Schoenfeld et al. (2014) compared body composition changes between fasted and fed aerobic training, and, again, researchers found that the fasted training group consumed fewer calories throughout the day, but the fat loss between both groups was fairly similar. Researchers compared fat mass loss, overall weight loss, changes in fat-free mass, and BMI, but found no significant difference.
Much like Frampton, Schoenfeld theorizes that even though fewer calories are consumed by the fasted group, the thermic effect of food might have contributed to evening out the amount of fat loss between the fasted and fed groups.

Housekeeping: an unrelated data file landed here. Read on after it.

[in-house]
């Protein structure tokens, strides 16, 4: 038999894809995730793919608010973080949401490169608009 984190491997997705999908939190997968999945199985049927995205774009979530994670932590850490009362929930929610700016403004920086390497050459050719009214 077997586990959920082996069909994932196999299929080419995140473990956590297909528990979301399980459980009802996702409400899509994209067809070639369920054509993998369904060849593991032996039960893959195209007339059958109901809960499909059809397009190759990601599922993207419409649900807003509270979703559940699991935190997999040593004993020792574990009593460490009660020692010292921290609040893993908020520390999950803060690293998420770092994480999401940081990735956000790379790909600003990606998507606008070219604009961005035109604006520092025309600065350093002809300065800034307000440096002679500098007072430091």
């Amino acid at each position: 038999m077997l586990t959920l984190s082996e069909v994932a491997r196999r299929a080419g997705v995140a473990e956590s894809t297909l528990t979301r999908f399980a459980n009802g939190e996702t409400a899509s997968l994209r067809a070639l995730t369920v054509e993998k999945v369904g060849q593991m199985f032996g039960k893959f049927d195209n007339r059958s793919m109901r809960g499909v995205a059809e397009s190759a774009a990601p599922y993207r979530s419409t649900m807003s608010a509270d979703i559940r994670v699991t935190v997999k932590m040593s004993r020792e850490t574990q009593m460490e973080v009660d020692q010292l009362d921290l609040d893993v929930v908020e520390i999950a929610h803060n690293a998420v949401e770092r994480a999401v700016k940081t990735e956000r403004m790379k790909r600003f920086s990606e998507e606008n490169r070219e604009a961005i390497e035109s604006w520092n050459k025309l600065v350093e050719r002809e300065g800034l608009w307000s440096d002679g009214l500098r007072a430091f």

Ultimately, while the difference in weight loss between being fed or fasted when working out is relatively the same and performance in more time-consuming training sessions may dip more while fasted, I believe that there is still some value in fasted training. Some of you may be very sensitive to gastrointestinal discomfort, and if you feel you can get a much better workout while fasted, I would be in the wrong to try convincing you to eat before training. But if you would like to train with higher intensity, maybe eating something that is easily digestible a couple hours before training might work. With the majority of the studies about fasted training, one thing that they can agree on is that more research is still very much needed.